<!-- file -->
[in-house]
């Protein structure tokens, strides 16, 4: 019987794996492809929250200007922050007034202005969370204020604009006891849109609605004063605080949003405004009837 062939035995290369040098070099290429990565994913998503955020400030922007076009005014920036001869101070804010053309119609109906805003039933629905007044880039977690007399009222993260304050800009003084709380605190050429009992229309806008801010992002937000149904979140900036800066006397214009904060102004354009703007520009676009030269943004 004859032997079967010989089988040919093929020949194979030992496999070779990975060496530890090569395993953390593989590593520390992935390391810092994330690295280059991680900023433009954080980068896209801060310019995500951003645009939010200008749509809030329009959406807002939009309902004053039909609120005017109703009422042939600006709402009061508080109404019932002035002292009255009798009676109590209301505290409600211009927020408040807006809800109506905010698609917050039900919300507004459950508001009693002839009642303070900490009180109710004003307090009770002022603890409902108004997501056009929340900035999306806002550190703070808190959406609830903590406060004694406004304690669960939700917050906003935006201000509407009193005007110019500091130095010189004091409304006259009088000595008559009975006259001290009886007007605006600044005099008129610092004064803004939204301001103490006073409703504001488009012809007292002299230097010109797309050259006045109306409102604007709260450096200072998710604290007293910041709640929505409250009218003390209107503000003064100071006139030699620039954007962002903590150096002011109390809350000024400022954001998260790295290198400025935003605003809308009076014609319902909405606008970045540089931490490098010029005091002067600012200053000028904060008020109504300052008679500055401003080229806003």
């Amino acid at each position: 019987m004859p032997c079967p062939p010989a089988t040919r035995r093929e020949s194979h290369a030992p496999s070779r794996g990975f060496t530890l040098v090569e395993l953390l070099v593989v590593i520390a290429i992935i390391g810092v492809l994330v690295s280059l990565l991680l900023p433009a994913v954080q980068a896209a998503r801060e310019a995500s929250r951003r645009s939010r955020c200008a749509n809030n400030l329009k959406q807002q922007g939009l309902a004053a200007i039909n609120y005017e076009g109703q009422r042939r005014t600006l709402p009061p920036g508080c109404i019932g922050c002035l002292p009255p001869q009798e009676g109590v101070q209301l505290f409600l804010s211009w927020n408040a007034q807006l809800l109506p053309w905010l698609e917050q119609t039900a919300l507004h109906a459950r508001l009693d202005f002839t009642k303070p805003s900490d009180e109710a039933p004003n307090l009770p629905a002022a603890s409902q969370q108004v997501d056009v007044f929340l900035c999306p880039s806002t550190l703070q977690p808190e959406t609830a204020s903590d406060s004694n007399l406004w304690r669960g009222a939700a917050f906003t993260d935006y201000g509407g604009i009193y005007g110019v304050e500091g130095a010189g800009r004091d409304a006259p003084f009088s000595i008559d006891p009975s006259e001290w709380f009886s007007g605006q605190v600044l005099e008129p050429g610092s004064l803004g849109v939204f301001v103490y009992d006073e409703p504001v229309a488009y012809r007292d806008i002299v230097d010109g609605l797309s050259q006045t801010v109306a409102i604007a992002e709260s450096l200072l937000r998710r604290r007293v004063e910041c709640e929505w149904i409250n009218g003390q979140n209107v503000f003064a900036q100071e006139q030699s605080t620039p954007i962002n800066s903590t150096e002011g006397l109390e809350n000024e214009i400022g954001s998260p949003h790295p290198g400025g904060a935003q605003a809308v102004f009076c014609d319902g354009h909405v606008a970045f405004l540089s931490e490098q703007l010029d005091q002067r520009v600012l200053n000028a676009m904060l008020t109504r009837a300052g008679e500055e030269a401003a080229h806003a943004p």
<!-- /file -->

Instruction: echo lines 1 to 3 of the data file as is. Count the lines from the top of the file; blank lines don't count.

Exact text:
[in-house]
């Protein structure tokens, strides 16, 4: 019987794996492809929250200007922050007034202005969370204020604009006891849109609605004063605080949003405004009837 062939035995290369040098070099290429990565994913998503955020400030922007076009005014920036001869101070804010053309119609109906805003039933629905007044880039977690007399009222993260304050800009003084709380605190050429009992229309806008801010992002937000149904979140900036800066006397214009904060102004354009703007520009676009030269943004 004859032997079967010989089988040919093929020949194979030992496999070779990975060496530890090569395993953390593989590593520390992935390391810092994330690295280059991680900023433009954080980068896209801060310019995500951003645009939010200008749509809030329009959406807002939009309902004053039909609120005017109703009422042939600006709402009061508080109404019932002035002292009255009798009676109590209301505290409600211009927020408040807006809800109506905010698609917050039900919300507004459950508001009693002839009642303070900490009180109710004003307090009770002022603890409902108004997501056009929340900035999306806002550190703070808190959406609830903590406060004694406004304690669960939700917050906003935006201000509407009193005007110019500091130095010189004091409304006259009088000595008559009975006259001290009886007007605006600044005099008129610092004064803004939204301001103490006073409703504001488009012809007292002299230097010109797309050259006045109306409102604007709260450096200072998710604290007293910041709640929505409250009218003390209107503000003064100071006139030699620039954007962002903590150096002011109390809350000024400022954001998260790295290198400025935003605003809308009076014609319902909405606008970045540089931490490098010029005091002067600012200053000028904060008020109504300052008679500055401003080229806003």
């Amino acid at each position: 019987m004859p032997c079967p062939p010989a089988t040919r035995r093929e020949s194979h290369a030992p496999s070779r794996g990975f060496t530890l040098v090569e395993l953390l070099v593989v590593i520390a290429i992935i390391g810092v492809l994330v690295s280059l990565l991680l900023p433009a994913v954080q980068a896209a998503r801060e310019a995500s929250r951003r645009s939010r955020c200008a749509n809030n400030l329009k959406q807002q922007g939009l309902a004053a200007i039909n609120y005017e076009g109703q009422r042939r005014t600006l709402p009061p920036g508080c109404i019932g922050c002035l002292p009255p001869q009798e009676g109590v101070q209301l505290f409600l804010s211009w927020n408040a007034q807006l809800l109506p053309w905010l698609e917050q119609t039900a919300l507004h109906a459950r508001l009693d202005f002839t009642k303070p805003s900490d009180e109710a039933p004003n307090l009770p629905a002022a603890s409902q969370q108004v997501d056009v007044f929340l900035c999306p880039s806002t550190l703070q977690p808190e959406t609830a204020s903590d406060s004694n007399l406004w304690r669960g009222a939700a917050f906003t993260d935006y201000g509407g604009i009193y005007g110019v304050e500091g130095a010189g800009r004091d409304a006259p003084f009088s000595i008559d006891p009975s006259e001290w709380f009886s007007g605006q605190v600044l005099e008129p050429g610092s004064l803004g849109v939204f301001v103490y009992d006073e409703p504001v229309a488009y012809r007292d806008i002299v230097d010109g609605l797309s050259q006045t801010v109306a409102i604007a992002e709260s450096l200072l937000r998710r604290r007293v004063e910041c709640e929505w149904i409250n009218g003390q979140n209107v503000f003064a900036q100071e006139q030699s605080t620039p954007i962002n800066s903590t150096e002011g006397l109390e809350n000024e214009i400022g954001s998260p949003h790295p290198g400025g904060a935003q605003a809308v102004f009076c014609d319902g354009h909405v606008a970045f405004l540089s931490e490098q703007l010029d005091q002067r520009v600012l200053n000028a676009m904060l008020t109504r009837a300052g008679e500055e030269a401003a080229h806003a943004p």